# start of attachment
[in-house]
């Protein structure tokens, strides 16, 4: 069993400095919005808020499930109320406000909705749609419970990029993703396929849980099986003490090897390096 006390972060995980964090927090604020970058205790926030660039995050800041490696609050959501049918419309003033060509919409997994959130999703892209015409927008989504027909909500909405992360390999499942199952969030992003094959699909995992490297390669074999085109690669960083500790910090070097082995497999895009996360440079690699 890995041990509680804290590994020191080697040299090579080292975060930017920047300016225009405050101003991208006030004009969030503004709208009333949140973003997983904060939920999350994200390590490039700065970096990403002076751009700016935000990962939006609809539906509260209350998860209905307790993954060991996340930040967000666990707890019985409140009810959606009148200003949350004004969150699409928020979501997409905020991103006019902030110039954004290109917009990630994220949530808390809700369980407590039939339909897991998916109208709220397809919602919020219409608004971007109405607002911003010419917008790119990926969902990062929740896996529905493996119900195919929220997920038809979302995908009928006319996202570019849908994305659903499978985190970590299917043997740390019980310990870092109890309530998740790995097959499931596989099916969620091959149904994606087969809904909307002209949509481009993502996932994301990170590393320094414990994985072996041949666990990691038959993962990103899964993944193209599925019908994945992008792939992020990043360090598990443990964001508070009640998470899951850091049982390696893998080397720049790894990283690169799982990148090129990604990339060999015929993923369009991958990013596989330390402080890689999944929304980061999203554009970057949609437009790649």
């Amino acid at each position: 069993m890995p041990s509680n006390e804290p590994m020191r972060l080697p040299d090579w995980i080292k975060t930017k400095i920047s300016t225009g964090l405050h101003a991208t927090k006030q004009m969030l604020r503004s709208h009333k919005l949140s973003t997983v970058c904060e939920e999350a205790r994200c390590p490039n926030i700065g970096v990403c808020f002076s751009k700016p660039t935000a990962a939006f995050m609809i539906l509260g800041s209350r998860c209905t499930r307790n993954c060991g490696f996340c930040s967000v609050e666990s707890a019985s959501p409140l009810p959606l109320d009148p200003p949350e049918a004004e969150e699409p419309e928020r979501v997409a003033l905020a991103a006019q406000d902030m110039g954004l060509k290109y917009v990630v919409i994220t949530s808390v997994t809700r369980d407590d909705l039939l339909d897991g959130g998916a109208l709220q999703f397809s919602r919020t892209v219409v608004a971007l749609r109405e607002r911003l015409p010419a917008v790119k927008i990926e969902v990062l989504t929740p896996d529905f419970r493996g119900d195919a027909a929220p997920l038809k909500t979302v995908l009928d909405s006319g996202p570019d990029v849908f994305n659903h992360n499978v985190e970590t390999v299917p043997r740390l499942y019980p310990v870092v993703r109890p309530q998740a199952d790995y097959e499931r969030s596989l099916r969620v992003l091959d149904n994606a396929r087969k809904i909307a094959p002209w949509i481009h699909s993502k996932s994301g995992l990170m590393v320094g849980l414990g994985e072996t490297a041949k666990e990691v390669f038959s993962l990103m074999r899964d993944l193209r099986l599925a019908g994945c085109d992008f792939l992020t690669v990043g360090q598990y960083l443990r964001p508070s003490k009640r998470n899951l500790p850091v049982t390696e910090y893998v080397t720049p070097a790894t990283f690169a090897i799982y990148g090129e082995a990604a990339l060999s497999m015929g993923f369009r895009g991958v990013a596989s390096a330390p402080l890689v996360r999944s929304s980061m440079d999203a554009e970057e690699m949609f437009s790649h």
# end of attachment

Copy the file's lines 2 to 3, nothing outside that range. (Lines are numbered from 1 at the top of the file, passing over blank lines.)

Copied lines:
């Protein structure tokens, strides 16, 4: 069993400095919005808020499930109320406000909705749609419970990029993703396929849980099986003490090897390096 006390972060995980964090927090604020970058205790926030660039995050800041490696609050959501049918419309003033060509919409997994959130999703892209015409927008989504027909909500909405992360390999499942199952969030992003094959699909995992490297390669074999085109690669960083500790910090070097082995497999895009996360440079690699 890995041990509680804290590994020191080697040299090579080292975060930017920047300016225009405050101003991208006030004009969030503004709208009333949140973003997983904060939920999350994200390590490039700065970096990403002076751009700016935000990962939006609809539906509260209350998860209905307790993954060991996340930040967000666990707890019985409140009810959606009148200003949350004004969150699409928020979501997409905020991103006019902030110039954004290109917009990630994220949530808390809700369980407590039939339909897991998916109208709220397809919602919020219409608004971007109405607002911003010419917008790119990926969902990062929740896996529905493996119900195919929220997920038809979302995908009928006319996202570019849908994305659903499978985190970590299917043997740390019980310990870092109890309530998740790995097959499931596989099916969620091959149904994606087969809904909307002209949509481009993502996932994301990170590393320094414990994985072996041949666990990691038959993962990103899964993944193209599925019908994945992008792939992020990043360090598990443990964001508070009640998470899951850091049982390696893998080397720049790894990283690169799982990148090129990604990339060999015929993923369009991958990013596989330390402080890689999944929304980061999203554009970057949609437009790649």
């Amino acid at each position: 069993m890995p041990s509680n006390e804290p590994m020191r972060l080697p040299d090579w995980i080292k975060t930017k400095i920047s300016t225009g964090l405050h101003a991208t927090k006030q004009m969030l604020r503004s709208h009333k919005l949140s973003t997983v970058c904060e939920e999350a205790r994200c390590p490039n926030i700065g970096v990403c808020f002076s751009k700016p660039t935000a990962a939006f995050m609809i539906l509260g800041s209350r998860c209905t499930r307790n993954c060991g490696f996340c930040s967000v609050e666990s707890a019985s959501p409140l009810p959606l109320d009148p200003p949350e049918a004004e969150e699409p419309e928020r979501v997409a003033l905020a991103a006019q406000d902030m110039g954004l060509k290109y917009v990630v919409i994220t949530s808390v997994t809700r369980d407590d909705l039939l339909d897991g959130g998916a109208l709220q999703f397809s919602r919020t892209v219409v608004a971007l749609r109405e607002r911003l015409p010419a917008v790119k927008i990926e969902v990062l989504t929740p896996d529905f419970r493996g119900d195919a027909a929220p997920l038809k909500t979302v995908l009928d909405s006319g996202p570019d990029v849908f994305n659903h992360n499978v985190e970590t390999v299917p043997r740390l499942y019980p310990v870092v993703r109890p309530q998740a199952d790995y097959e499931r969030s596989l099916r969620v992003l091959d149904n994606a396929r087969k809904i909307a094959p002209w949509i481009h699909s993502k996932s994301g995992l990170m590393v320094g849980l414990g994985e072996t490297a041949k666990e990691v390669f038959s993962l990103m074999r899964d993944l193209r099986l599925a019908g994945c085109d992008f792939l992020t690669v990043g360090q598990y960083l443990r964001p508070s003490k009640r998470n899951l500790p850091v049982t390696e910090y893998v080397t720049p070097a790894t990283f690169a090897i799982y990148g090129e082995a990604a990339l060999s497999m015929g993923f369009r895009g991958v990013a596989s390096a330390p402080l890689v996360r999944s929304s980061m440079d999203a554009e970057e690699m949609f437009s790649h």